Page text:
But, again these things cost money. So TfL have come up with a poster campaign instead. TfL love a poster campaign. Anyone remember the “Buses are getting better” campaign?  Psst, here’s a thought – if they genuinely are getting better, you shouldn’t need a poster to tell people about them.

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And so, the latest poster – which Nathan pointed out looks like the man with the buggy is shaking his fist at the man in the wheelchair – is designed to pit parents against disabled people, while deflecting from the fact that TfL just need to do something visible about this creaking network of ours. I’m not sure whose jurisdiction it falls under, but those lifts at Vauxhall are still not functioning. They are there, but when I appeared with buggy, stuff and childx2 the other day, I was told they were out of order. The wide gate also doesn’t accept oyster, so I had to wait for someone to turn up and open it, who then told me about the lifts before disappearing off. I had to haul our (new lightweight! woooo!) buggy up the stairs, with Roo walking and Eva in the sling. Again, because I can. What would I have done if I’d been in a wheelchair? You’d hope they’d mention it before you beeped in…

So, there’s my point, plain and simple.Yes, we need to use some common sense and some courtesy in these situations. Yes, it’s a relatively rare problem and it shouldn’t make either parents or disabled people frightened of using transport in Central London (another lovely side effect of these posters – make parents worry that any second now, they’ll get chucked off the bus, make wheelchair users feel like they’re being a nuisance to other people). But in the end , it comes down to TfL – what are you going to do?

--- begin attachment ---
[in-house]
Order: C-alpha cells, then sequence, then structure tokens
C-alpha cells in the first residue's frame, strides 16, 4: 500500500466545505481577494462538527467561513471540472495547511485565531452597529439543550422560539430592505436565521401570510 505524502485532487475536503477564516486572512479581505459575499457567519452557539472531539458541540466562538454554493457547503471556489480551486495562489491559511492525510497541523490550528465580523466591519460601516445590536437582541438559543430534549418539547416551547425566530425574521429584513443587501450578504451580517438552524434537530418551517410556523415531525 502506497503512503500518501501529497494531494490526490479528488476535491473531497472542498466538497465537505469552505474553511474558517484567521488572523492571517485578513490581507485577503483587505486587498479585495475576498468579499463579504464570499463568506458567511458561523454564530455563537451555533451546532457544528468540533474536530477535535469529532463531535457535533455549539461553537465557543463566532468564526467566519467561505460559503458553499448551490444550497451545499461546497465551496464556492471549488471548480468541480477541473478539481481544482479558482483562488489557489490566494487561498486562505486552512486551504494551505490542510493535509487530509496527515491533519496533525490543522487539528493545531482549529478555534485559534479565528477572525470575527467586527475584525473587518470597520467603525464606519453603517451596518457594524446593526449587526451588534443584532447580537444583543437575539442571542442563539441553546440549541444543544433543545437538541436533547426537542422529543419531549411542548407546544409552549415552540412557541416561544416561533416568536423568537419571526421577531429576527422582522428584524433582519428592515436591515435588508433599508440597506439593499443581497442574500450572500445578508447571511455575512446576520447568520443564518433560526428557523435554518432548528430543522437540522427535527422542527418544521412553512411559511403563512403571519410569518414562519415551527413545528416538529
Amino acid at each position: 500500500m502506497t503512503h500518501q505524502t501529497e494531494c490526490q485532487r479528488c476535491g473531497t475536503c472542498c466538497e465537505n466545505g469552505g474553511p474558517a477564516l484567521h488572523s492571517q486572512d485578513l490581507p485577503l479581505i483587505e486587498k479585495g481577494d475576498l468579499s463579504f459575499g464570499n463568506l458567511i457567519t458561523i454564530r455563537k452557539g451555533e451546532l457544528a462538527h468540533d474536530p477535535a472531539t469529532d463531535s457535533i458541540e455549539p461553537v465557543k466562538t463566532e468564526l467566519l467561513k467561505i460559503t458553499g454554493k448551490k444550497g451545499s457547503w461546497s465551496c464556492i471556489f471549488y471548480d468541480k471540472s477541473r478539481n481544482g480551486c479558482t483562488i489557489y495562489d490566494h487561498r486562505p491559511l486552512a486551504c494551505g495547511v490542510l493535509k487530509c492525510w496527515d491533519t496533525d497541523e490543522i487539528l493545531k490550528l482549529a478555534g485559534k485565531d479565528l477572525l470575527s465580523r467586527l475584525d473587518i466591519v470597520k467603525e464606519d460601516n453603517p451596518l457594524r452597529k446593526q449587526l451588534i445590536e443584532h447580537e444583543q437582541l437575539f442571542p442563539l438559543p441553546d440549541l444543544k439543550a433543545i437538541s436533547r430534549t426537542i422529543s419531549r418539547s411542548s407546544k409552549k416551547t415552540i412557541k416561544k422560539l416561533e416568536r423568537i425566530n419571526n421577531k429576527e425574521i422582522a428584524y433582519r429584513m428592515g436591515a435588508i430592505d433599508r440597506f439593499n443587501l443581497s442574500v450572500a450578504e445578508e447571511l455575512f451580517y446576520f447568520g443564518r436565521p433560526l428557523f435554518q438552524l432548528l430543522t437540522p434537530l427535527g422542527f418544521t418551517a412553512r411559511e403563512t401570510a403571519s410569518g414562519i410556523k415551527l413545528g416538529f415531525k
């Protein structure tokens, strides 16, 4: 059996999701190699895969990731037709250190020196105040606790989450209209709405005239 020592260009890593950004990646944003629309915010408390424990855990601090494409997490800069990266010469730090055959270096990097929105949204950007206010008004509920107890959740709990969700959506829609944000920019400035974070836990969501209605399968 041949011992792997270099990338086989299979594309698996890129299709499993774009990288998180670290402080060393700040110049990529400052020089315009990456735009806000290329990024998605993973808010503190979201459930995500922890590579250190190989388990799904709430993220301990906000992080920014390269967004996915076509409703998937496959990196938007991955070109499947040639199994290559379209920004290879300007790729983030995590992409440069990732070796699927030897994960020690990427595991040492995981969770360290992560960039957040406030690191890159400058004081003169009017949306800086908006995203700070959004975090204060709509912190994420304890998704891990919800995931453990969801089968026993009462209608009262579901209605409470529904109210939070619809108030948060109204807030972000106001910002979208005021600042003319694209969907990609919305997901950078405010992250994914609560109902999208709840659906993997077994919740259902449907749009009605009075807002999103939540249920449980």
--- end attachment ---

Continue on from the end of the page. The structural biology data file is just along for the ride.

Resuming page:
Of course, there’s always the option that someone suggested on FaceBook about mothers who don’t fold pushchairs “I think they should be shot or sterilized”. Yeah, cause using quasi-Nazi speak is a cool thing to do. See what you’re responsible for here TfL – you’ve let people like this speak! (Although I think the Daily Mail also gets a credit). If the above arguments don’t sway you to action, maybe the threat of a deranged Daily Mail reader both shooting and sterilising people aboard the number 73 will. Think about that one for a while…